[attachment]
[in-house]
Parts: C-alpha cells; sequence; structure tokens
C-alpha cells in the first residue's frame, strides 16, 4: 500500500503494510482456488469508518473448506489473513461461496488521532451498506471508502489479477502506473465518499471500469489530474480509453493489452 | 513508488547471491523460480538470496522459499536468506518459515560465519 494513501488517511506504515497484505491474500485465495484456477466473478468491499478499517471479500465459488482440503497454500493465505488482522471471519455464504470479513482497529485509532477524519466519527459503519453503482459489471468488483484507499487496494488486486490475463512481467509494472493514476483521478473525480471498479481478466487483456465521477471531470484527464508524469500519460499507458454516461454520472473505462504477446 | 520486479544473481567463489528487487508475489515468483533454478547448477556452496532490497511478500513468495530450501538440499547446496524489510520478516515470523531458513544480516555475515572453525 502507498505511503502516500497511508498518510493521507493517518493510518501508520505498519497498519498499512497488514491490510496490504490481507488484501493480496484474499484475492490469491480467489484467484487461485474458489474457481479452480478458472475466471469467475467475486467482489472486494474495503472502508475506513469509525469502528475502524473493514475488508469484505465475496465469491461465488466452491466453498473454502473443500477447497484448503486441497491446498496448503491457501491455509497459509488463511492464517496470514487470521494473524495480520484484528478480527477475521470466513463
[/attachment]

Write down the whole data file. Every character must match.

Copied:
[in-house]
Parts: C-alpha cells; sequence; structure tokens
C-alpha cells in the first residue's frame, strides 16, 4: 500500500503494510482456488469508518473448506489473513461461496488521532451498506471508502489479477502506473465518499471500469489530474480509453493489452 | 513508488547471491523460480538470496522459499536468506518459515560465519 494513501488517511506504515497484505491474500485465495484456477466473478468491499478499517471479500465459488482440503497454500493465505488482522471471519455464504470479513482497529485509532477524519466519527459503519453503482459489471468488483484507499487496494488486486490475463512481467509494472493514476483521478473525480471498479481478466487483456465521477471531470484527464508524469500519460499507458454516461454520472473505462504477446 | 520486479544473481567463489528487487508475489515468483533454478547448477556452496532490497511478500513468495530450501538440499547446496524489510520478516515470523531458513544480516555475515572453525 502507498505511503502516500497511508498518510493521507493517518493510518501508520505498519497498519498499512497488514491490510496490504490481507488484501493480496484474499484475492490469491480467489484467484487461485474458489474457481479452480478458472475466471469467475467475486467482489472486494474495503472502508475506513469509525469502528475502524473493514475488508469484505465475496465469491461465488466452491466453498473454502473443500477447497484448503486441497491446498496448503491457501491455509497459509488463511492464517496470514487470521494473524495480520484484528478480527477475521470466513463